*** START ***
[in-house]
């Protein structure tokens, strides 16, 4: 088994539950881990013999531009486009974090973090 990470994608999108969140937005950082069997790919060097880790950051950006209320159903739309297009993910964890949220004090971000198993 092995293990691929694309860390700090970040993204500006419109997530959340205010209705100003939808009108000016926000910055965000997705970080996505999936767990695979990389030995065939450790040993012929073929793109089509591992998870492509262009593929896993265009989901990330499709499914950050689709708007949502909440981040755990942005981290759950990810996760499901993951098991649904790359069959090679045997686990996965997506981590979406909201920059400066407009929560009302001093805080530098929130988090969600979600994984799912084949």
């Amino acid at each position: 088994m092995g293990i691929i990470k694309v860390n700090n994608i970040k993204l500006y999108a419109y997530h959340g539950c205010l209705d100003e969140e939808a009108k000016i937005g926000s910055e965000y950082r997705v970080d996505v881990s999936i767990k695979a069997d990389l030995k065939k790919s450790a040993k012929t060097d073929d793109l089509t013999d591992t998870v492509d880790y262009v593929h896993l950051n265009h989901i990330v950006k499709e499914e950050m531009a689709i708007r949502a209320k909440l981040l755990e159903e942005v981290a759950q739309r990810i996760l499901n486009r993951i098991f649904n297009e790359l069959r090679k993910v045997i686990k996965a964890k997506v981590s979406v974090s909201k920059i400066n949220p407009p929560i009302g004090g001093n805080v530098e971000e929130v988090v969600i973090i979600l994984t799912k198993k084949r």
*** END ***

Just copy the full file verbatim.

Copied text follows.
[in-house]
């Protein structure tokens, strides 16, 4: 088994539950881990013999531009486009974090973090 990470994608999108969140937005950082069997790919060097880790950051950006209320159903739309297009993910964890949220004090971000198993 092995293990691929694309860390700090970040993204500006419109997530959340205010209705100003939808009108000016926000910055965000997705970080996505999936767990695979990389030995065939450790040993012929073929793109089509591992998870492509262009593929896993265009989901990330499709499914950050689709708007949502909440981040755990942005981290759950990810996760499901993951098991649904790359069959090679045997686990996965997506981590979406909201920059400066407009929560009302001093805080530098929130988090969600979600994984799912084949």
């Amino acid at each position: 088994m092995g293990i691929i990470k694309v860390n700090n994608i970040k993204l500006y999108a419109y997530h959340g539950c205010l209705d100003e969140e939808a009108k000016i937005g926000s910055e965000y950082r997705v970080d996505v881990s999936i767990k695979a069997d990389l030995k065939k790919s450790a040993k012929t060097d073929d793109l089509t013999d591992t998870v492509d880790y262009v593929h896993l950051n265009h989901i990330v950006k499709e499914e950050m531009a689709i708007r949502a209320k909440l981040l755990e159903e942005v981290a759950q739309r990810i996760l499901n486009r993951i098991f649904n297009e790359l069959r090679k993910v045997i686990k996965a964890k997506v981590s979406v974090s909201k920059i400066n949220p407009p929560i009302g004090g001093n805080v530098e971000e929130v988090v969600i973090i979600l994984t799912k198993k084949r």